Subscribe to our free, weekly email newsletter!


AAPA objects to port security funding cut

In an interview with LM, Susan Monteverde, AAPA’s vice president of government relations, said that the cut is unprecedented.
By Patrick Burnson, Executive Editor
February 25, 2011

The American Association of Port Authorities (AAPA) has expressed “deep concerns” over the proposed funding cut for the Department of Homeland Security’s Port Security grant program that was included in the Continuing Resolution (CR) bill that recently passed the House of Representatives.

In a letter sent to Mary Landrieu, chairman of the Senate Appropriations/Homeland Security Subcommittee, and to Ranking Member, Dan Coats, AAPA president and CEO, Kurt Nagle noted that H.R. 1 proposes to reduce the funding for this program by two-thirds. This would bring the funding level down from $300 million to $100 million.

“The authorized level for the program, $400 million, has been appropriated in earlier budgets,” the letter stated.

In an interview with LM, Susan Monteverde, AAPA’s vice president of government relations, said that the cut is unprecedented.

“As recently as two years ago, we were getting $450 million with the added stimulus incentive,” she said. “Admittedly, not all of the that money was spent, but we see that as a consequence of the slow release of funds from DHS.”

The AAPA pointed out in the letter that the Port Security Grant program provides needed federal help to harden security at U.S. ports. 

“Most port areas have developed five-year plans to enhance security by ranking projects based on risk,” stated the letter. “By decreasing this funding, these five-year plans cannot be carried out, leaving critical security enhancements undone.”

Nagle noted that additionally, these funds are used to help maintain current levels of security by providing funds for maintenance and replacement of broken systems in order to sustain a certain capability. Reducing these funds by two-thirds, he said, will have a negative impact on current ability to protect ports, as well as plans for future improvements.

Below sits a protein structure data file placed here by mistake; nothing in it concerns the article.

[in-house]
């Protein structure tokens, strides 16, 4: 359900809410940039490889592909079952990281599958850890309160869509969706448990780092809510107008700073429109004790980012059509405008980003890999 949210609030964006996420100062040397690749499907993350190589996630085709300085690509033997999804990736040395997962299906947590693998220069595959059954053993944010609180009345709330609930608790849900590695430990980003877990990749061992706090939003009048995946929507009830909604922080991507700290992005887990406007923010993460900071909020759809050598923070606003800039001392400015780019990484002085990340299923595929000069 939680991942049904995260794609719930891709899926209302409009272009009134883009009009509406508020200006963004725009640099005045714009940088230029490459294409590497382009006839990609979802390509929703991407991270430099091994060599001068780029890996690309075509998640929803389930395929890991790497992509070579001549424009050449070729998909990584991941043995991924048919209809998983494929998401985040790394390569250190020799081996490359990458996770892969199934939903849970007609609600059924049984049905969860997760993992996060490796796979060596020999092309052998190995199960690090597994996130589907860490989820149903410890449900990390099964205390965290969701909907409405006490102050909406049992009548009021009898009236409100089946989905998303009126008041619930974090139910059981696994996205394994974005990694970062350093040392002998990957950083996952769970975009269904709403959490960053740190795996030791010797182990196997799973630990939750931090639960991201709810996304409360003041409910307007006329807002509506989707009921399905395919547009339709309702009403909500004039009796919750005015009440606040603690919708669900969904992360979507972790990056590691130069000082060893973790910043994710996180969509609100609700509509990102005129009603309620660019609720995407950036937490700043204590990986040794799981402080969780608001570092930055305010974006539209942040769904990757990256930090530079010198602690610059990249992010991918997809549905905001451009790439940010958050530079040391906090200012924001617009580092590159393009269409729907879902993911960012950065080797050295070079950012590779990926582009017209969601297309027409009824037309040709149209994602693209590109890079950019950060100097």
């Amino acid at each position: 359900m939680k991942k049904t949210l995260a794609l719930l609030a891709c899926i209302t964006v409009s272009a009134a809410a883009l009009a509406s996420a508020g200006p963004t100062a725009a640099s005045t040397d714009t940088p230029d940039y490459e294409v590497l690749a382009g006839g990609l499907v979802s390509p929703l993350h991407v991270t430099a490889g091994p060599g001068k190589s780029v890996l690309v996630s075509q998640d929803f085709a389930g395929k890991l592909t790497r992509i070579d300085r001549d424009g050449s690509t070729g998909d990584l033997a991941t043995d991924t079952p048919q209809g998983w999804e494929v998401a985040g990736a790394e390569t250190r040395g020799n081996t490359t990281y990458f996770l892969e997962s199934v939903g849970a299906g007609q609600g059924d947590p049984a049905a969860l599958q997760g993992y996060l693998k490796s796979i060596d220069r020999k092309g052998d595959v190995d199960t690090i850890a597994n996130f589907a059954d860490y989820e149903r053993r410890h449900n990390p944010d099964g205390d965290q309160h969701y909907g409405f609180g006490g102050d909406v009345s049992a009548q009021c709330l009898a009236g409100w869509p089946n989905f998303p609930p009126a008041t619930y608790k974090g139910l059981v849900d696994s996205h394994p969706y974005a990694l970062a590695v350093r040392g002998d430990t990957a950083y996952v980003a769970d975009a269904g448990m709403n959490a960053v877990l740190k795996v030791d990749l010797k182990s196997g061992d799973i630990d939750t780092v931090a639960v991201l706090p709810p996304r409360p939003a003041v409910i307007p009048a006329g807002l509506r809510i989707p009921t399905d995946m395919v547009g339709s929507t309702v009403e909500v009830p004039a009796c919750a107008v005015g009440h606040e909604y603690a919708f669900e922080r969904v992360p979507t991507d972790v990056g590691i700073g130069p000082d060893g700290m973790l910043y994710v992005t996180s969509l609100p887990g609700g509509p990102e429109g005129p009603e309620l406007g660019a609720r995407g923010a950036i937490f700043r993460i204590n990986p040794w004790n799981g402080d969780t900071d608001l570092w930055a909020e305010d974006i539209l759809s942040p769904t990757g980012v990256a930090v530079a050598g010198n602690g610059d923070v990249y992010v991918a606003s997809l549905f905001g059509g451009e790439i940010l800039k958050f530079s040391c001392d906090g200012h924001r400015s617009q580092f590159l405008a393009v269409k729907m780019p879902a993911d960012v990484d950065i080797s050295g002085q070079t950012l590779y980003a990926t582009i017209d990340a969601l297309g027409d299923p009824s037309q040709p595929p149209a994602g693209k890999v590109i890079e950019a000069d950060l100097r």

“As you consider the Continuing Resolution, we urge you to give serious consideration to the impact such a drastic cut will have on the nation and ask that you reject the House level of funding for this program,” said Nagle. “Instead, AAPA calls for you to bring the Port Security Grant program on par with other Homeland Security programs and provide funding for at least $300 million in the final bill.”

For more stories on Ocean Freight issues click here.

About the Author

image
Patrick Burnson
Executive Editor

Patrick Burnson is executive editor for Logistics Management and Supply Chain Management Review magazines and web sites. Patrick is a widely-published writer and editor who has spent most of his career covering international trade, global logistics, and supply chain management. He lives and works in San Francisco, providing readers with a Pacific Rim perspective on industry trends and forecasts. You can reach him directly at .(JavaScript must be enabled to view this email address).


Subscribe to Logistics Management magazine

Subscribe today. It's FREE!
Get timely insider information that you can use to better manage your
entire logistics operation.
Start your FREE subscription today!

Recent Entries

While the economy has seen more than its fair share of ups and downs in recent years, 2014 is different in that it could be the best year from an economic output perspective in the last several years. That outlook was offered up by Rosalyn Wilson, senior business analyst at Parsons, and author of the Council of Supply Chain Management Professionals (CSCMP) Annual State of Logistics Report at last week’s CSCMP Annual Conference in San Antonio.

Matching last week, the average price per gallon of diesel gasoline dropped 2.3 cents, bringing the average price per gallon to $3.755 per gallon, according to the Department of Energy’s Energy Information Administration (EIA).

A number of key topics impacting the freight transportation and logistics marketplace were front and center at a panel at the Council of Supply Chain Management Annual Conference in San Antonio last week.

The relationships between third-party logistics (3PL) service providers and shippers are seeing ongoing developments due in large part to the continuing emergence and sophistication of omni-channel retailing. That was one of the key findings of The 19th Annual Third-Party Logistics Study, which was released by consultancy Capgemini Group, Penn State University, and Korn/Ferry International, a global talent advisory firm.

Optimism in the form of increasing profits was a key takeaway in the Annual Survey of Third-Party Logistics (3PL) CEOs, released earlier this week at the Council of Supply Chain Management Professionals (CSCMP) Annual Conference in San Antonio.

Article Topics

News · Ocean Freight · AAPA · Seaports · All topics

Comments

Post a comment
Commenting is not available in this channel entry.


© Copyright 2013 Peerless Media LLC, a division of EH Publishing, Inc • 111 Speen Street, Ste 200, Framingham, MA 01701 USA